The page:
How problems can be solved in the digital economy - an experience with Upwork

Anson Chan
Catalyst @ Human Managed
February 14, 2022

The world today works in a way that it's really hard for people to find excuses for not knowing something. You can literally find anything you want with the world wide web. One of the recent experience I had with a platform was something I'd like to share. The experience strengthened my belief in what Human Managed is doing to define the future lifestyle, the way of living for the citizens in the world and is something we should all strive for.

In the old days whenever you have a problem you either try to solve it yourself, or turn to a friend, a colleague, someone you know; in turn they'll introduce you to someone else. The formula is always the same, you're looking for someone that can help you solve a problem which you are handling.

A classic example is matchmaking, the matchmaker has an abundant resources of boys and girls and helps client to find the perfect match!

Well I wasn't really looking for a matchmaking though, I had a trivial problem that I wanted to solve.

I wanted to leverage automation in the quotation process whereby I require access to cloud providers price book. Instead of going into all of the cloud providers' website, pulling pricing one by one, populating a database; I wanted to automate it. And I knew that there is a solution out there that I can imitate, change some variables, mix some codes together, transform the codes into a way that is applicable to my use case, and therefore getting something original.

I'm sure everyone's done it before, we wanted to prepare some meals for our loved ones, we go to YouTube, look at Gordon Ramsay, Jamie Oliver, recipes, and follow step by step. I was going to do the same, only to realize the actual YouTube, Gordon Ramsay, Recipes are all in languages that I do not understand, It was GitHub, AWS Price List API, Python, Linux.

Normally, I would either: 1. Give up. 2. Claim that it is outside my domain of interest and leave it, or 3. Go learn each one of the things that I came across (Github, AWS, Cloud, API, Python, Linux). It would take me a very long time and probably I'll fall asleep when the lesson gets to teaching you to run a "hello world" programme.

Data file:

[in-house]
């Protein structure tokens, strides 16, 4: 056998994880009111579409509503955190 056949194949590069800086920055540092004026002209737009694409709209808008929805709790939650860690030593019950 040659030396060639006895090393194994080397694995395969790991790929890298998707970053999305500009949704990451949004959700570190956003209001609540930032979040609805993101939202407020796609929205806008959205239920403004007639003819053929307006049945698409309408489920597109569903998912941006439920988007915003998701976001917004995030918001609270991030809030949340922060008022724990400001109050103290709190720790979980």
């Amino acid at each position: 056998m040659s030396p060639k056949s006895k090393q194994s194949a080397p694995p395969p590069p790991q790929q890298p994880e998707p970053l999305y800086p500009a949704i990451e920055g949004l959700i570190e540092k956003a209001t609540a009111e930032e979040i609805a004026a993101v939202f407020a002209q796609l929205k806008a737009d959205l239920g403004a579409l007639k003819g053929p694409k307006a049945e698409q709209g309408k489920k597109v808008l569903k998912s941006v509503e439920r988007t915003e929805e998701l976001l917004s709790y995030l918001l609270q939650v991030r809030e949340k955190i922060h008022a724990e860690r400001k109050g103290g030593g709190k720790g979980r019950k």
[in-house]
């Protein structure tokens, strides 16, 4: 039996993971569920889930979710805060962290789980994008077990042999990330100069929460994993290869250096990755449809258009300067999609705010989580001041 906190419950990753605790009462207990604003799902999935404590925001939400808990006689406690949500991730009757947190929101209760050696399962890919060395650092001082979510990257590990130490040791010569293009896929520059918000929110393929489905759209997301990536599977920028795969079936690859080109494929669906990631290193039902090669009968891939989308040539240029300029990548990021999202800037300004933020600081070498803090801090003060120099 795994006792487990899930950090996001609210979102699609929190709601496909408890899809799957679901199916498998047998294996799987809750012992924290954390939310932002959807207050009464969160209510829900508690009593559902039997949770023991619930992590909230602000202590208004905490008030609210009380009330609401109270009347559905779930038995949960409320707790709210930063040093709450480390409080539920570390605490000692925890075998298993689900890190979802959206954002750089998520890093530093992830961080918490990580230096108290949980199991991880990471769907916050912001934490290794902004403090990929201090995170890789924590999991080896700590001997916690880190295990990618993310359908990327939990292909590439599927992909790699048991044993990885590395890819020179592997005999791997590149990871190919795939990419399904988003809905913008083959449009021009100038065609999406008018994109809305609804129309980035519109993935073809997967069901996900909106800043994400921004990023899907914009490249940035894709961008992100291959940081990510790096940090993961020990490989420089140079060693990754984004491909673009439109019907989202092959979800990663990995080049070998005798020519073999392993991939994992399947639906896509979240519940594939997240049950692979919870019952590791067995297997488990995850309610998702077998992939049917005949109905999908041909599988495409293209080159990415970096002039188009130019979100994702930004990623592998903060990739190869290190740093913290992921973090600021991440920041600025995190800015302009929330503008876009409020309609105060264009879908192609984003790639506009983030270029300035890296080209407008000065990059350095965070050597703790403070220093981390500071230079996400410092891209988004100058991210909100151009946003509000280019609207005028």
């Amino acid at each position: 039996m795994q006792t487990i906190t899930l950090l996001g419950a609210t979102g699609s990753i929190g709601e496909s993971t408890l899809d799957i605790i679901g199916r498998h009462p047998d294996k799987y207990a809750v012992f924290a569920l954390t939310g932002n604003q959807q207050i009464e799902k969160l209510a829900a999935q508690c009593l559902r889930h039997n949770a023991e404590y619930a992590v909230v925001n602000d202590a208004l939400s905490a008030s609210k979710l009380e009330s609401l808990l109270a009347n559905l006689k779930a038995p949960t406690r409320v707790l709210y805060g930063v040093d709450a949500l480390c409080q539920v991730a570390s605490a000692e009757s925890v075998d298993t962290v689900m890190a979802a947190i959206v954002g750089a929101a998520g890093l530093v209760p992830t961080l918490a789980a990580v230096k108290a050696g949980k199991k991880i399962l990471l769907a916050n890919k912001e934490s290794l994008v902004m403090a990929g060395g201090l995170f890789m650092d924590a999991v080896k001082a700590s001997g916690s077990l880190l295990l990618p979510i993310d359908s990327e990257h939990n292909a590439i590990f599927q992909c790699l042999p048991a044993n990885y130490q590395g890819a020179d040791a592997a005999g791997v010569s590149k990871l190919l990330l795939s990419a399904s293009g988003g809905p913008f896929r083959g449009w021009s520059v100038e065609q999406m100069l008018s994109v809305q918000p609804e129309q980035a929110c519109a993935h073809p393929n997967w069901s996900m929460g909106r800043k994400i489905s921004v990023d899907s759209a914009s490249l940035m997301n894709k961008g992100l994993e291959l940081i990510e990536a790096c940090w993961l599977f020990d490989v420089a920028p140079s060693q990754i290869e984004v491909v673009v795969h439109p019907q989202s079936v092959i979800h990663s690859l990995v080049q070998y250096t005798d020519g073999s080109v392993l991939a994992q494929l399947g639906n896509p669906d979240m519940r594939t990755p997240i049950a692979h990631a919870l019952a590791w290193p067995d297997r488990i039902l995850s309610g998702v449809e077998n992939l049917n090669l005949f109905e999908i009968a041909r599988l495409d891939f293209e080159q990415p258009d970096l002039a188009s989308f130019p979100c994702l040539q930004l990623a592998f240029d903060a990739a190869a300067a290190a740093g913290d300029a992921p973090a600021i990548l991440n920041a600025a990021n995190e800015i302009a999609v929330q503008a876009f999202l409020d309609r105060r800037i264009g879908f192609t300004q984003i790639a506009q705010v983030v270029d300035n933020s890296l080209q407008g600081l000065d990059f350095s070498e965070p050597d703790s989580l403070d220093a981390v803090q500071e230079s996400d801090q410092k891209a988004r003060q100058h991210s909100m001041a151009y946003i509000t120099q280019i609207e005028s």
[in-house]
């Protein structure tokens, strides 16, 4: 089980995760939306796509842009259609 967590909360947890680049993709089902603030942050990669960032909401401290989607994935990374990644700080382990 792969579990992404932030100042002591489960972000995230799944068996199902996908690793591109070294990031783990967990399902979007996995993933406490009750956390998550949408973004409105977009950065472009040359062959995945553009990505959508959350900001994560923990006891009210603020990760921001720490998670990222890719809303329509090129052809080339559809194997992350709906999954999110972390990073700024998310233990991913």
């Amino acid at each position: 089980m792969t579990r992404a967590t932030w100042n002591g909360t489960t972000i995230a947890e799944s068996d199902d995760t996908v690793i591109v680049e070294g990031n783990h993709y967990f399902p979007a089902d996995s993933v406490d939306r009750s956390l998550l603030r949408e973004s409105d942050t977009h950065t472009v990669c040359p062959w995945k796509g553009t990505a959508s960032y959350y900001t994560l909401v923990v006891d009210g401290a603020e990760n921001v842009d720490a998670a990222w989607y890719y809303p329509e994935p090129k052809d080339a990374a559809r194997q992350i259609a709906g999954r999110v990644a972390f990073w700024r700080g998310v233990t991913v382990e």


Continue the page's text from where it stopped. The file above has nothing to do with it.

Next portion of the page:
I wanted a way that I could learn, apply, trial and error. I wanted a "jugaad" way to solve my problem economically (time-wise, and money-wise).

I could hire a "software engineer", put in a contract, give him a problem, and he write up some code for me. I didn't do that. I could go study a bunch of books and fall asleep. I could also just ignore the problem and wait for some smartie to solve it because its probably very trivial to them. It would be very easy to justify such decision in the corporate because "it ain't in my job description", or "spending so much time on this doesn't give me economic benefit, my salary ain't gonna increase", or simply "do it because you enjoy it".

I don't remember the last time I've done something unconditionally because I "enjoyed" it. Anyway, that wasn't the point, the point was I went to a platform place on the world wide web where there are job posters, and job seekers. Upwork.

Upwork was recommended by a colleague and say - give it a go, just put in what you need, someone will put in some offers, you can verify them by looking at the profile, history, and most importantly its free to use, the platform only charges 3% of the fee in the contract you have with the person you have the contract with.

So, the usual mumbo jumbo of free, easy to use, user friendly were all in the platform. the most important element for me was I didn't feel like a dummy putting my problem in the platform. I confidently and humbly say I don't know this python stuff, and I want some one that can walk through with me and help me to jugaad a little bit.

The platform doesn't care how "stupid" your problem was, and it has the answer for me. In this case, multiple answers, turn out there were a lot of people putting forward their proposal that can solve my problem.

Best yet - they said my problem can be solved in 1 hour, which was 17 USD. I was like wow! this is a pretty good deal. I get to interact with these guys over the platform and screen them, free of charge. I go to LinkedIn check their profiles.

Funny thing was I was going to strike a deal with a Nigerian candidate, the platform gave me better answers, it gave me a person in Bangalore who displayed a much better capability and confidence.

Well it came with a price increase, instead of 17 USD, this person charges 25 USD. Ok, so 8 USD more; more like a McDonalds meal? Okay I'll go with that.

So the session happens, no conferencing tools? Don't worry! The platform provides conferencing. The platform also has some AI funky things to catch your communication with your candidate if you are talking about. It gives you some "pop up" to remind what you do next, and can guess you're in contract negotiation with the candidate and suggest how you do next. So basically the platform is "mediating" the thing using some kind of AI funky things. I thought that was cool as well.

This is what's so amazing about the world today, how on earth would I know this guy all the way in Bangalore that knows how to solve my problem? It is only the digital economy something like this happens.

I can finally declare I have used matchmaking apps now, not Tinder, or Coffee Meets Bagel though :) Let's hope all *human* matchmakers still can keep their jobs!